By Haneul Na’avi
The massacre of employees at the Charlie Hebdo office in Paris has fostered growing animosity between Westerners and the Muslim world. In nationalist rhetoric, the champions of French Secularity vowed to cheat the death of free speech and never to bow to terrorism, and the agency retaliated with record sales of its publication, with more insults to the Prophet Mohammed.
Nevertheless, the country did bow, not to the demands of al-Qaeda of the Peninsula (AQAP), the Yemeni sect claiming responsibility for the attack. Seeing their golden opportunity, French government officials capitalized on the assault in order to incrementally impose a wave of draconian policies to stifle the freedoms of its own citizens.
Shortly after the “Je Suis Charlie” demonstrations, French PM Manuel Valls openly announced the Republic would commission “the creation of 2,680 new positions in French military and intelligence agencies to monitor the population”, which would cost “425 mln EUR over three years, and would rise close to 735 mln EUR after personnel costs.
The bill passed amid condemnation of the recent “Law Strengthening the Provision Relating to the Fight against Terrorism”, in which EU Counterterrorism Coordinator Gilles de Kerchove proclaimed “[it struck a] good balance between the demands of internal security and respect for individual liberties”. The bill, passed in the French Parliament last October, would bolster current UK and German anti-terror initiatives.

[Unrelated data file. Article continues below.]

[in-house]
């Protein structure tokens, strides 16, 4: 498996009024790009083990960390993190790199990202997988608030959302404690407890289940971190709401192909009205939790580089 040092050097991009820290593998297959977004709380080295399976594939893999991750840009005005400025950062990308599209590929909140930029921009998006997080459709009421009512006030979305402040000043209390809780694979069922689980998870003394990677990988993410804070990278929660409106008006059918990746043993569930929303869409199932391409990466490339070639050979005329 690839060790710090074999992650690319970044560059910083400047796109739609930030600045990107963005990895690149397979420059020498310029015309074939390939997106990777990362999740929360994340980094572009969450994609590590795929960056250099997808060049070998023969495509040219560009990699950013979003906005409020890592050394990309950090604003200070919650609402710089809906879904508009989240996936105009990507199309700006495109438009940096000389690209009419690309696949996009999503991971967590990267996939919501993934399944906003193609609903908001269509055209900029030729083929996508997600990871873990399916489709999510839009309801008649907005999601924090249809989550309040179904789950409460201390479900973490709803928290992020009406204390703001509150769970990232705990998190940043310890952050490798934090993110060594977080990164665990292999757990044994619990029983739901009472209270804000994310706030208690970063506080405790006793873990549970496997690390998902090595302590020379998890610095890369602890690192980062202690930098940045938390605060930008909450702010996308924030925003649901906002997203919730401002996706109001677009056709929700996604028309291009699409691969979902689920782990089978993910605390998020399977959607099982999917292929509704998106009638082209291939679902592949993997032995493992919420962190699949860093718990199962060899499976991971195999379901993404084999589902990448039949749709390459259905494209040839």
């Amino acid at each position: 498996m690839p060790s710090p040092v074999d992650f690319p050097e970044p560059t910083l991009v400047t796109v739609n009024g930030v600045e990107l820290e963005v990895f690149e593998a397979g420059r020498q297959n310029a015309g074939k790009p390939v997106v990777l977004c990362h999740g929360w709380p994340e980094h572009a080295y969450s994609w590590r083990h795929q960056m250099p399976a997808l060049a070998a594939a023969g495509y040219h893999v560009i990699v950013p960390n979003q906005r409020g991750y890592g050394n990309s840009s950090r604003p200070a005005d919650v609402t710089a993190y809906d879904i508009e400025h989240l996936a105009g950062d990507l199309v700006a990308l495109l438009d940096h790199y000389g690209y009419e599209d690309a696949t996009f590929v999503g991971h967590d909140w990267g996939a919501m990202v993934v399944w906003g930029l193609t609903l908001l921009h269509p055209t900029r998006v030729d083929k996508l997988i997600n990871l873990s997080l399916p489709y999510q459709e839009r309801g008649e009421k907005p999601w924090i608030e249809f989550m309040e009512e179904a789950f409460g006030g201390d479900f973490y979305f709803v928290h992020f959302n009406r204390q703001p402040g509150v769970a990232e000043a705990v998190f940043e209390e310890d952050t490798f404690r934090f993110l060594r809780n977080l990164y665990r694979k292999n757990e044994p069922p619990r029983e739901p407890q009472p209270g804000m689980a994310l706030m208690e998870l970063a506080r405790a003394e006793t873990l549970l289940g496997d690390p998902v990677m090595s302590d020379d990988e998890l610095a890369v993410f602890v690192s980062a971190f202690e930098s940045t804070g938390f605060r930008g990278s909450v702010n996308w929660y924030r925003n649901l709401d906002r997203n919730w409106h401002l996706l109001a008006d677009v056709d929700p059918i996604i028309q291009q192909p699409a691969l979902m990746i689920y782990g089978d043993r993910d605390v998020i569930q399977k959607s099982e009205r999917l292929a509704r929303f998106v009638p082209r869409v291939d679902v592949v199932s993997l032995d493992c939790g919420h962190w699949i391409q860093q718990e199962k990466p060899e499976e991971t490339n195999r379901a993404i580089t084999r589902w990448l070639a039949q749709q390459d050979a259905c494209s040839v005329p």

The law, opposed by the European Digital Rights organization and others, targets terrorism via “anti-democratic measures […] based on vague concepts whose application can easily be extended, such as “apologie du terrorisme” (apology of terrorism), and that restrict the right to freedom of movement (art. 1), freedom of the press (art. 4), freedom of information and communication (art. 9), the protection of journalistic sources (art. 11), the right to a fair trial (art. 13) or that are simply disproportionate (art. 12, 14)”, La Quadrature du Net stated.
The regional attacks were the perfect chance to implement this new law. Unpopular legislature, pushed by an equally unpopular President (currently 8% according to YouGov statistics), achieved several aims for the struggling figurehead: (1) distracting the public from economic and foreign policy misadventures and (2) strengthening support of the current administration by nationalizing sentiment of the French people. Meanwhile, the Charlie Hebdo massacre suspects, the Kouachi brothers, and Mali-born Amedy Coulibaly, the prime suspect in the kosher supermarket attack, reveal startling connections.
France’s long history with Syria goes back to the Franco-Syrian War, but their open procurement of weapons and cash for “moderate rebels” in Syria and Iraq forms the foundation of the current crisis. A London Guardian article detailed how Hollande’s administration worked to remove Assad, and subsequently, warned about the consequences. “Some of the French cash has reached Islamist groups who were desperately short of ammunition and who had increasingly turned for help towards al-Qaida aligned jihadist groups in and around Aleppo,” Chulov writes.
The French President’s dual imperative of funding rebels in Syria and Libya, but expanding attacks on current IS militants in Iraq, has incited intense anger from IS. “France has suggested that rebels should be given ‘defensive weapons’ to use against the regime and was the first country to recognise a recalibrated political body as the legitimate voice of [the] Syrian people,” the article continues. They were veritably successful, as that ‘recalibrated political body’ is now the Islamic State; an unrelenting enemy with roots in the Mujahideen Shura Council of Iraq.